Hydrogen is being touted as the next great development with examples including those from Toyota being tested in the USA and Japan. The big problem is cost, at the moment HFC technology makes a car cost around 10 times as much as a conventional car. Daimler and Hyundai are also exploring this technology and we have seen it appear on some boats and even fork lift trucks, but as yet it is not a practical technology for cars due to cost. Additional background information below A hydrogen vehicle is an alternative fuel vehicle that uses hydrogen as its onboard fuel for motive power. The term may refer to a personal transportation vehicle, such as an automobile , or any other vehicle that uses hydrogen in a similar fashion, such as an aircraft . The power plants of such vehicles convert the chemical energy of hydrogen to mechanical energy either by burning hydrogen in an internal combustion engine , or by reacting hydrogen with oxygen in a fuel cell to run electric motors. Widespread use of hydrogen for fueling transportation is a key element of a proposed hydrogen economy . Hydrogen fuel does not occur naturally on Earth and thus is not an energy source, but is an energy carrier. Currently it is most frequently made from methane or other fossil fuels . However, it can be produced from a wide range of sources (such as wind, solar, or nuclear) that are intermittent, too diffuse or too cumbersome to directly propel vehicles. Integrated wind-to-hydrogen plants, using electrolysis of water , are exploring technologies to deliver costs low enough, and quantities great enough, to compete with traditional energy sources.  Many companies are working to develop technologies that might efficiently exploit the potential of hydrogen energy for mobile uses. The attraction of using hydrogen as an energy currency is that, if hydrogen is prepared without using fossil fuel inputs, vehicle propulsion would not contribute to carbon dioxide emissions. The drawbacks of hydrogen use are low energy content per unit volume, high tankage weights, the storage, transportation and filling of gaseous or liquid hydrogen in vehicles, the large investment in infrastructure that would be required to fuel vehicles, and the inefficiency of production processes. Many companies are currently researching the feasibility of building hydrogen cars, and most of the automobile manufacturers had begun developing hydrogen cars (see list of fuel cell vehicles ). Funding has come from both private and government sources. However, the Ford Motor Company has dropped its plans to develop hydrogen cars, stating that &quot;The next major step in Ford’s plan is to increase over time the volume of electrified vehicles&quot;.  Similarly, French Renault-Nissan announced in 2009 that it is cancelling its hydrogen car R&D efforts.  As of October 2009, General Motors CEO Fritz Henderson noted that GM had reduced its hydrogen program because the cost of building hydrogen cars was too high. &quot;It's still a ways away from commercialization&quot;, he said. The &quot; Volt will likely cost around $40,000 while a hydrogen vehicle would cost around $400,000.  Most hydrogen cars are currently only available in demonstration models or in a lease construction in limited numbers and are not yet ready for general public use. The estimated number of hydrogen-powered cars in the United States was 200 as of October 2009, mostly in California.  Honda introduced its fuel cell vehicle in 1999 called the FCX and have since then introduced the second generation FCX Clarity . In 2007 at the Greater Los Angeles Auto Show, Honda unveiled the first production model of the FCX Clarity. Limited marketing of the FCX Clarity began in June 2008 in the United States, and it was introduced in Japan in November 2008.  The FCX Clarity is available in the U.S. only in Los Angeles Area , where 16 hydrogen filling stations are available, and as of July 2009, 10 drivers had leased the Clarity for US$600 a month.  Honda stated that it could start mass producing vehicles based on the FCX concept by the year 2020.  Honda reaffirmed, in 2009, that it continues to put resources into hydrogen fuel cell development, which it sees as &quot;a better long term bet than batteries and plug-in vehicles&quot;.  In 2008, Hyundai announced its intention to produce 500 FC vehicles by 2010 and to start mass production of its FC vehicles in 2012.  In early 2009, Daimler announced plans to begin its FC vehicle production in 2009 with the aim of 100,000 vehicles in 2012-2013.  In 2009, Nissan started testing a new FC vehicle in Japan.  In February 2010 Lotus Cars announced that it was developing a fleet of hydrogen taxis in London, with the hope of them being ready to trial by the 2012 Olympic Games . London's deputy mayor, Kit Malthouse , said he hoped six filling stations would be available and that around 20-50 taxis would be in operation by then, as well as 150 hydrogen-powered buses.  Fuel cell cost Currently, hydrogen fuel cells are costly to produce and are fragile. As of October 2009, Fortune magazine estimated the cost of producing the Honda Clarity at $300,000 per car.  Engineers are studying how to produce inexpensive fuel cells that are robust enough to survive the bumps and vibrations that all automobiles experience. Also, many designs require rare substances such as platinum as a catalyst in order to work properly. Such a catalyst can also become contaminated by impurities in the hydrogen supply. In the past few years, however, a nickel - tin nanometal catalyst has been under development which may lower the cost of cells.  Fuel cells are generally priced in USD/kW, and data is scarce regarding costs. Ballard Power Systems is virtually alone in publishing such data. Their 2005 figure was $73 USD/kW (based on high volume manufacturing estimates), which they said was on track to achieve the U.S. DoE's 2010 goal of $30 USD/kW. This would achieve closer parity with internal combustion engines for automotive applications, allowing a 100 kW fuel cell to be produced for $3000. 100 kW is about 134 hp .  [ edit ] Freezing conditions Temperatures below freezing (32 °F or 0 °C) are a concern with fuel cells operations. Operational fuel cells have an internal vaporous water environment that could solidify if the fuel cell and contents are not kept above 0° Celsius (32°F). Most fuel cell designs are not as yet robust enough to survive in below-freezing environments. Frozen solid, especially before start up, they would not be able to begin working. Once running though, heat is a byproduct of the fuel cell process, which would keep the fuel cell at an adequate operational temperature to function correctly. This makes startup of the fuel cell a concern in cold weather operation. Places such as Alaska where temperatures can reach −40 °C (−40 °F) at startup would not be able to use early model fuel cells. Ballard announced in 2006 that it had already hit the U.S. DoE's 2010 target for cold weather starting which was 50% power achieved in 30 seconds at -20 °C.  Just as early gasoline cars struggled with efficiency and reliability problems before becoming universally practical, so fuel cells have to work out startup and long term reliability problems. Early gasoline engines had the characteristic of higher heat dissipation once running, whereas fuels cells emit less heat, making the warm up process somewhat less quick.  [ edit ] Service life Although service life is coupled to cost, fuel cells have to be compared to existing machines with a service life in excess of 5000 hours  for stationary and light-duty. Marine PEM fuel cells reached the target in 2004.  Current service life is 7,300 hours under cycling conditions.  Research is going on especially for heavy duty like in the bus trials which are targeted up to a service life of 30,000 hours. For more details on this topic, see Fuel cell . [ edit ] Hydrogen Hydrogen does not come as a pre-existing source of energy like fossil fuels , but is first produced and then stored as a carrier, much like a battery . Hydrogen for vehicle uses needs to be produced using either renewable or non-renewable energy sources. A suggested benefit of large-scale deployment of hydrogen vehicles is that it could lead to decreased emissions of greenhouse gases and ozone precursors.  According to the United States Department of Energy &quot;Producing hydrogen from natural gas does result in some greenhouse gas emissions. When compared to ICE vehicles using gasoline, however, fuel cell vehicles using hydrogen produced from natural gas reduce greenhouse gas emissions by 60%.  While methods of hydrogen production that do not use fossil fuel would be more sustainable,  currently renewable energy represents only a small percentage of energy generated, and power produced from renewable sources can be used in electric vehicles and for non-vehicle applications.  The challenges facing the use of hydrogen in vehicles include production, storage, transport and distribution. The well-to-wheel efficiency for hydrogen, because of all these challenges will not exceed 25%.  [ edit ] Production For more details on this topic, see Hydrogen production . The molecular hydrogen needed as an on-board fuel for hydrogen vehicles can be obtained through many thermochemical methods utilizing natural gas , coal (by a process known as coal gasification), liquefied petroleum gas , biomass ( biomass gasification ), by a process called thermolysis , or as a microbial waste product called biohydrogen or Biological hydrogen production . Most of today's hydrogen is produced using fossil energy resources,  and 85% of hydrogen produced is used to remove sulfur from gasoline. Hydrogen can also be produced from water by electrolysis or by chemical reduction using chemical hydrides or aluminum.  Current technologies for manufacturing hydrogen use energy in various forms, totaling between 25 and 50 percent of the higher heating value of the hydrogen fuel, used to produce, compress or liquefy, and transmit the hydrogen by pipeline or truck.  Environmental consequences of the production of hydrogen from fossil energy resources include the emission of greenhouse gases , a consequence that would also result from the on-board reforming of methanol into hydrogen.  Studies comparing the environmental consequences of hydrogen production and use in fuel-cell vehicles to the refining of petroleum and combustion in conventional automobile engines find a net reduction of ozone and greenhouse gases in favor of hydrogen.  Hydrogen production using renewable energy resources would not create such emissions or, in the case of biomass, would create near-zero net emissions assuming new biomass is grown in place of that converted to hydrogen. However the same land could be used to create Biodiesel , usable with (at most) minor alterations to existing well developed and relatively efficient diesel engines. In either case, the scale of renewable energy production today is small and would need to be greatly expanded to be used in producing hydrogen for a significant part of transportation needs.  As of December 2008, less than 3 percent of U.S. electricity was produced from renewable sources, not including dams.  In a few countries, renewable sources are being used more widely to produce energy and hydrogen. For example, Iceland is using geothermal power to produce hydrogen,  and Denmark is using wind.  [ edit ] Storage For more details on this topic, see Hydrogen storage . Compressed hydrogen storage mark Hydrogen has a very low volumetric energy density at ambient conditions, equal to about one-third that of methane. Even when the fuel is stored as liquid hydrogen in a cryogenic tank or in a compressed hydrogen storage tank , the volumetric energy density (megajoules per liter) is small relative to that of gasoline. Hydrogen has a three times higher energy density by mass compared to gasoline (143 MJ/kg versus 46.9 MJ/kg). Some research has been done into using special crystalline materials to store hydrogen at greater densities and at lower pressures. A recent study by Dutch researcher Robin Gremaud has shown that metal hydride hydrogen tanks are actually 40 to 60-percent lighter than an equivalent energy battery pack on an electric vehicle permitting greater range for H2 cars. [51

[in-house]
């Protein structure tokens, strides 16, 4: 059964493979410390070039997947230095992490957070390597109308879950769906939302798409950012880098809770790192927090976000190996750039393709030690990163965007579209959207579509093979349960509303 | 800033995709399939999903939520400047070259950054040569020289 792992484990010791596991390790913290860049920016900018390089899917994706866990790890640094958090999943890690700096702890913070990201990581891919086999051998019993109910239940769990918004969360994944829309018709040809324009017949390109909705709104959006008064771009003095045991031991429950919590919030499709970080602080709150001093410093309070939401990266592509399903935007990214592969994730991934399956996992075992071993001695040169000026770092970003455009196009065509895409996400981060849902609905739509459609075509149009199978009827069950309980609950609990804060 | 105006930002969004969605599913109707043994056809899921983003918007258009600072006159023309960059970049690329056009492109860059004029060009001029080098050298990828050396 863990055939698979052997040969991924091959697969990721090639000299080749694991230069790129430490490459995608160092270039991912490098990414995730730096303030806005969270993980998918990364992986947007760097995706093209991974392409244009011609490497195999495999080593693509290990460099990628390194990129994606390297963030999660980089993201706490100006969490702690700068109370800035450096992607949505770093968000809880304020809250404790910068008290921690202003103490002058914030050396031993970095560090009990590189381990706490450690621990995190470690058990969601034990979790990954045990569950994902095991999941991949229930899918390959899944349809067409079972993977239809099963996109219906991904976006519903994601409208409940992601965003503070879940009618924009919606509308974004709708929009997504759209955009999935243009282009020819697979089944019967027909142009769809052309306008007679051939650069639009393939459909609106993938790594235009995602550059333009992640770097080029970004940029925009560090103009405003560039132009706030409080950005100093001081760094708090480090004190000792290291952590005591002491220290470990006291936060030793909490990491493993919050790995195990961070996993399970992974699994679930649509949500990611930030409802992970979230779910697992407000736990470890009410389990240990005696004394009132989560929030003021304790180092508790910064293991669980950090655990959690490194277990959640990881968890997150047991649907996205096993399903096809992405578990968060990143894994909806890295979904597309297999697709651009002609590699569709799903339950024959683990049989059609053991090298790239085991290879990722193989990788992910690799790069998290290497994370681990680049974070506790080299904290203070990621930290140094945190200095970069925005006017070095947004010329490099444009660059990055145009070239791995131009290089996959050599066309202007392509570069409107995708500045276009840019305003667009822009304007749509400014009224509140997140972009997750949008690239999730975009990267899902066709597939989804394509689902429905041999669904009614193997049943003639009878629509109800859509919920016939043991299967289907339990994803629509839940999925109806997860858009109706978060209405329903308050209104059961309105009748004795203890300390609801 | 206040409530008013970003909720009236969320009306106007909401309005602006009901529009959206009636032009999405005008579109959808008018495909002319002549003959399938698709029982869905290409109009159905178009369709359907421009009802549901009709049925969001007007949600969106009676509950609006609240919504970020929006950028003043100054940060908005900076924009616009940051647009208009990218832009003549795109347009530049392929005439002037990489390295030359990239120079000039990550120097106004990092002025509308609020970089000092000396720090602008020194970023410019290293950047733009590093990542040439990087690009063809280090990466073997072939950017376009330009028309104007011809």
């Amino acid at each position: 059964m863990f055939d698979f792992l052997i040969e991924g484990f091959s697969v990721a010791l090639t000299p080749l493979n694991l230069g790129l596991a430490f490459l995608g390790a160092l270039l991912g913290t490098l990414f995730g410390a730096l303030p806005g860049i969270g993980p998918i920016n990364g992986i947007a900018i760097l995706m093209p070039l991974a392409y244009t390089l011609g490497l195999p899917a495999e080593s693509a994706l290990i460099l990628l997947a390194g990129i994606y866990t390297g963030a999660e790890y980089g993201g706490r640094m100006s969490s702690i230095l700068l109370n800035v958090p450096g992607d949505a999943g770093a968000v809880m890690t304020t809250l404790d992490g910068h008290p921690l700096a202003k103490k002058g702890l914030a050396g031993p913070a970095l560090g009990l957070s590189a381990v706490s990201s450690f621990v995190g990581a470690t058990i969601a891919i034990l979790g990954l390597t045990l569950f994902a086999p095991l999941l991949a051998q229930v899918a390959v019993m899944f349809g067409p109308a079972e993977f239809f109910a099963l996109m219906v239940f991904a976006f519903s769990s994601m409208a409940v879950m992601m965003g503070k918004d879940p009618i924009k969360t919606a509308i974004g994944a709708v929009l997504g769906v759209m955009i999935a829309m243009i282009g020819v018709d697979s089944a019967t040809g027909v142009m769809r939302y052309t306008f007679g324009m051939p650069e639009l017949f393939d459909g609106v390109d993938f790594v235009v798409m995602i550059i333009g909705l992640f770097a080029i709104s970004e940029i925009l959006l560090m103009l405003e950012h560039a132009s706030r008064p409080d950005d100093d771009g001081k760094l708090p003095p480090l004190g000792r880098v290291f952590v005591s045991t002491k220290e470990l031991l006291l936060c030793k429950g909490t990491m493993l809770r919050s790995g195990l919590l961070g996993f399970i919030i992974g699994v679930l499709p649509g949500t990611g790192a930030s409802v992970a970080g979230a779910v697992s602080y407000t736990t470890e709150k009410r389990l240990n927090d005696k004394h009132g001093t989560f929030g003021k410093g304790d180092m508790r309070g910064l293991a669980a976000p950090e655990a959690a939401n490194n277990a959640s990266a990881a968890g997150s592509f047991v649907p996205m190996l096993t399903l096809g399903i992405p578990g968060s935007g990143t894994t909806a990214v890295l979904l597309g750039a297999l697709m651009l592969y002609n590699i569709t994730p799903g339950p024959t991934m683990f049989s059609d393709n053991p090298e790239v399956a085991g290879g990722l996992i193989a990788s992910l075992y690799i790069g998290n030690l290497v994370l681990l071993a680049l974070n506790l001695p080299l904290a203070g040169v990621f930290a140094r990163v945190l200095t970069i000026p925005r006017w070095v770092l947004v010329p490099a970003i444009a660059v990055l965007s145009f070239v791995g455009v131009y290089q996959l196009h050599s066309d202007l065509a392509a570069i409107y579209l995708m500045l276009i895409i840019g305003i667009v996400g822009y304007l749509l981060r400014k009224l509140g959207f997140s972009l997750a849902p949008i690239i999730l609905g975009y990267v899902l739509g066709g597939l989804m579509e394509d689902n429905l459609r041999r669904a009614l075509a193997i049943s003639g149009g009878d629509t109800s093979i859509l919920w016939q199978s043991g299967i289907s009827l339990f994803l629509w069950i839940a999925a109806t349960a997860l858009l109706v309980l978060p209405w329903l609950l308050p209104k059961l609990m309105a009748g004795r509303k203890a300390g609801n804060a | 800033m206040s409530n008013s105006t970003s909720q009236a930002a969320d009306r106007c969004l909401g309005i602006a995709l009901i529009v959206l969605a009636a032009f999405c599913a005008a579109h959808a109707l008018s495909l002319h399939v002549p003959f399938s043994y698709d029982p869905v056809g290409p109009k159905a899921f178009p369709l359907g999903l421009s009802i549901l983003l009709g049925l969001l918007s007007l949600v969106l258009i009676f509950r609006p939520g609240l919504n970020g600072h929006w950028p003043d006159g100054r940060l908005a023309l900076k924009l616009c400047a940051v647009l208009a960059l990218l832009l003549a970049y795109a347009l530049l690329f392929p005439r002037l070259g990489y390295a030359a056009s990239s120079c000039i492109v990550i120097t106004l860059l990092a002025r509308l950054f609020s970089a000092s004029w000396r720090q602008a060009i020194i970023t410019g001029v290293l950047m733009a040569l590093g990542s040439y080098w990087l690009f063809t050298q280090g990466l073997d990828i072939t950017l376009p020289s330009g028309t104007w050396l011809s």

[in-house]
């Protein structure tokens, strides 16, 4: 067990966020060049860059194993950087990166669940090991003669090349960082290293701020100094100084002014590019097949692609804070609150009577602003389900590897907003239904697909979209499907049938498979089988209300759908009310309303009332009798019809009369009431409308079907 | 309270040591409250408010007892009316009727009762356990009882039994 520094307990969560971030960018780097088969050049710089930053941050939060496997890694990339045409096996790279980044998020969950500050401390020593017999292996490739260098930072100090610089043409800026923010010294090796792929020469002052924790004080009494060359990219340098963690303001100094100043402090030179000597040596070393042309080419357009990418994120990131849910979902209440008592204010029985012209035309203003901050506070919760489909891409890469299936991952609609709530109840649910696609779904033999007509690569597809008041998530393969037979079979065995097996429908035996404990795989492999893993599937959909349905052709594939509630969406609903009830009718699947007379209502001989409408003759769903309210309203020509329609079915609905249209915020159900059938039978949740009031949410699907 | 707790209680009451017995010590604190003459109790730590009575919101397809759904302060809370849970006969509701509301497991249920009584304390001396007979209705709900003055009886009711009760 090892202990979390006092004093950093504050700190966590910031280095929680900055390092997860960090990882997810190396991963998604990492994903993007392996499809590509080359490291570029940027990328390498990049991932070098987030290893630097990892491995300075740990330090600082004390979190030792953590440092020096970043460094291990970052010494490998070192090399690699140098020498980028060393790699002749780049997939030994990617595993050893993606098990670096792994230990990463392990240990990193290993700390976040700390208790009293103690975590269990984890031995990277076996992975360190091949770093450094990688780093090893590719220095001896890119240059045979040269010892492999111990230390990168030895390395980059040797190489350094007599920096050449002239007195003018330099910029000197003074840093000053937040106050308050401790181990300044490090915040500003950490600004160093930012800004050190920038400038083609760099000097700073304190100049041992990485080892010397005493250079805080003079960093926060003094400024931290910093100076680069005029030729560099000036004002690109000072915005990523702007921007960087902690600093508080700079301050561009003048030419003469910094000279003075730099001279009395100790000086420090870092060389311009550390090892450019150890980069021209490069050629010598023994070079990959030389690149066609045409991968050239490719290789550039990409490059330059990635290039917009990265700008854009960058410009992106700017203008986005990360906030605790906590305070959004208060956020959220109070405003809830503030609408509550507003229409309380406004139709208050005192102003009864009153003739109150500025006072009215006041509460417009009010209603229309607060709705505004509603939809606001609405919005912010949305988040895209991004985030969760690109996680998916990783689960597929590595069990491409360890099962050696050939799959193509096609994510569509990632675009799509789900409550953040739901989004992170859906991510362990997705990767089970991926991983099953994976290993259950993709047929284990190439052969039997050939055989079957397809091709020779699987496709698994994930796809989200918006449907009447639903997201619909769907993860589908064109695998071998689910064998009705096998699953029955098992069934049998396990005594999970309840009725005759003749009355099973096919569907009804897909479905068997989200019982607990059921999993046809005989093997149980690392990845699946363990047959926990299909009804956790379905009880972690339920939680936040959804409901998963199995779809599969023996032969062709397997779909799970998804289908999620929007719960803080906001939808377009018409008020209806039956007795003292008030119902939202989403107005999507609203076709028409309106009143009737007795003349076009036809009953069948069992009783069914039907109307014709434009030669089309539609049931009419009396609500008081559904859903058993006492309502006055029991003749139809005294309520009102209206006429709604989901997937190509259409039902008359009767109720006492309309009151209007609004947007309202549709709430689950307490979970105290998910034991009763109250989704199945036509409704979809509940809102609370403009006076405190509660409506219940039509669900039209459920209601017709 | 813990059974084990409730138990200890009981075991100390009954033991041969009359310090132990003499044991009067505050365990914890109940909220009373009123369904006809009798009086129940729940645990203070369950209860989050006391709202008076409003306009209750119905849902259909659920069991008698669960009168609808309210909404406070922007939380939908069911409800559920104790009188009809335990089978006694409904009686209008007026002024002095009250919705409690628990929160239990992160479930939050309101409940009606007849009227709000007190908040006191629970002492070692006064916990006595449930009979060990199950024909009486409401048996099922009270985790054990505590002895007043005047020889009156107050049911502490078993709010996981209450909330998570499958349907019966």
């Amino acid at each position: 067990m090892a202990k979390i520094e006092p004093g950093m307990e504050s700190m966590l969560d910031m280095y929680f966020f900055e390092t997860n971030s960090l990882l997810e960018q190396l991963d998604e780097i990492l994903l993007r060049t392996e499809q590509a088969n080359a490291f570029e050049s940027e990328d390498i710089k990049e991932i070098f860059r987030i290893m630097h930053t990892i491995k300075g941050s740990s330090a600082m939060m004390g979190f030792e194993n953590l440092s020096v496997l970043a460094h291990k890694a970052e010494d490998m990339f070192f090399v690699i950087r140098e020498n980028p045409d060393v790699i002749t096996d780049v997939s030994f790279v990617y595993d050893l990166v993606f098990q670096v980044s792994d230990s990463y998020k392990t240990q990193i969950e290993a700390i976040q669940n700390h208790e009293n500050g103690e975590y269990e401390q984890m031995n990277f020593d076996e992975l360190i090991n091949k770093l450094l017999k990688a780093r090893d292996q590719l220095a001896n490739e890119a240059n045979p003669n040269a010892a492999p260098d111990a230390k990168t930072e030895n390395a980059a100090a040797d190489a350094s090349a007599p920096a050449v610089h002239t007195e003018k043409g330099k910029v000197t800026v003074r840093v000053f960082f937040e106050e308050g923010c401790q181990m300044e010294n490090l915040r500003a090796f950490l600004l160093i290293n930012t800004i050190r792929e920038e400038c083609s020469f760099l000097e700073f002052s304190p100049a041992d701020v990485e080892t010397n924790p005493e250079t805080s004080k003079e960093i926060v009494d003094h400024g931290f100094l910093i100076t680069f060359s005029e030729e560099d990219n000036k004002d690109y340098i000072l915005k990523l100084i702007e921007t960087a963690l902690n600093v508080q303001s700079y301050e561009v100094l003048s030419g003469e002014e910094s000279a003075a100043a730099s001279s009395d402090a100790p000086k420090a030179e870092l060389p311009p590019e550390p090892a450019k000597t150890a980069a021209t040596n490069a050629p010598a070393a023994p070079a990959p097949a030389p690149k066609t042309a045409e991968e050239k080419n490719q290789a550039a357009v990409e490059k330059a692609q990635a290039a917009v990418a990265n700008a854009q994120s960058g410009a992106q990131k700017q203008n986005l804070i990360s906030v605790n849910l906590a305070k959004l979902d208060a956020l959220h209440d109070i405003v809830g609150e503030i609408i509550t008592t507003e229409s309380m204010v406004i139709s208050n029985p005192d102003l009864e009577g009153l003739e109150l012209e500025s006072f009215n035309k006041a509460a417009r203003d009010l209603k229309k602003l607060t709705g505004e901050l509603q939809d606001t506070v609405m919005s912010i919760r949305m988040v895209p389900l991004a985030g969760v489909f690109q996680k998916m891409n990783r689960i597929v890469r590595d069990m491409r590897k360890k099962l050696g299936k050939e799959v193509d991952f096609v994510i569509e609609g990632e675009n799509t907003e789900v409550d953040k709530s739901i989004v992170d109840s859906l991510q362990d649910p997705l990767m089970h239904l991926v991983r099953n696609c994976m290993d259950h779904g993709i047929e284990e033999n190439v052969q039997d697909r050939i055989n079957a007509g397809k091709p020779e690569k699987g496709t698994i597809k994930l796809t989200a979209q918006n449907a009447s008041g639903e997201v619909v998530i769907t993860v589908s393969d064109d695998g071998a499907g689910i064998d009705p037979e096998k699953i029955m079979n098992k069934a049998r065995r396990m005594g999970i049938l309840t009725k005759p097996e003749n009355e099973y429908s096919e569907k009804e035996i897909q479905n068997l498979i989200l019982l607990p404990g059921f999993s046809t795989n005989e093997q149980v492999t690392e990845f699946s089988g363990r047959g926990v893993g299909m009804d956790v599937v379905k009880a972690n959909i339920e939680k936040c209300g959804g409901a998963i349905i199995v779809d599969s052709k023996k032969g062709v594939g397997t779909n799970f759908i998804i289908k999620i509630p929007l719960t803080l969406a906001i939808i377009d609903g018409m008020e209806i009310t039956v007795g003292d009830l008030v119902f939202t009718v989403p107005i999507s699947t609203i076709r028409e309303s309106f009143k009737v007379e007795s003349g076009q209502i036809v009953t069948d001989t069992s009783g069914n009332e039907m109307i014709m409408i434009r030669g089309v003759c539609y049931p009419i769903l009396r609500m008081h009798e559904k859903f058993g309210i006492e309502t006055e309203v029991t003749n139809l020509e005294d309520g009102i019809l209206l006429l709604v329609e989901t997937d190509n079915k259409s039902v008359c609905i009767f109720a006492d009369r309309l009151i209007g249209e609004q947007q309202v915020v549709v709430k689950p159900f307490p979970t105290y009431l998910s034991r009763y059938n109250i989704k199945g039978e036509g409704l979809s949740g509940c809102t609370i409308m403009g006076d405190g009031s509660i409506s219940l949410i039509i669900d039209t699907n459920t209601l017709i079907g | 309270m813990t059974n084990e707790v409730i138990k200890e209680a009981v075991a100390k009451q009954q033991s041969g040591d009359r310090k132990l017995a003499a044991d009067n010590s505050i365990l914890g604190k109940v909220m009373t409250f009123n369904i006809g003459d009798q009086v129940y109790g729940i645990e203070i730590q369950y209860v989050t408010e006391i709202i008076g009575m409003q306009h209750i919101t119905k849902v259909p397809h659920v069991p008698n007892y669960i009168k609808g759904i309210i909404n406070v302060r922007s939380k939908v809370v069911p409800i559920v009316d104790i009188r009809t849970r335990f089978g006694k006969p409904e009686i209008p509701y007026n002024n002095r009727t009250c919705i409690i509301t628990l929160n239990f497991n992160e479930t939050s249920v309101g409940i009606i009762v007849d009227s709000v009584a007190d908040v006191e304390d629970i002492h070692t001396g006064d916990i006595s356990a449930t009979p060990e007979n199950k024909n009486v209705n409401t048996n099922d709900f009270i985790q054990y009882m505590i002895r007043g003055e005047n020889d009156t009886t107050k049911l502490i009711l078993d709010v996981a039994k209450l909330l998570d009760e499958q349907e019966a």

Having spent 30 years investigating and developing alternative technologies we believe that Full hybrid is the right solution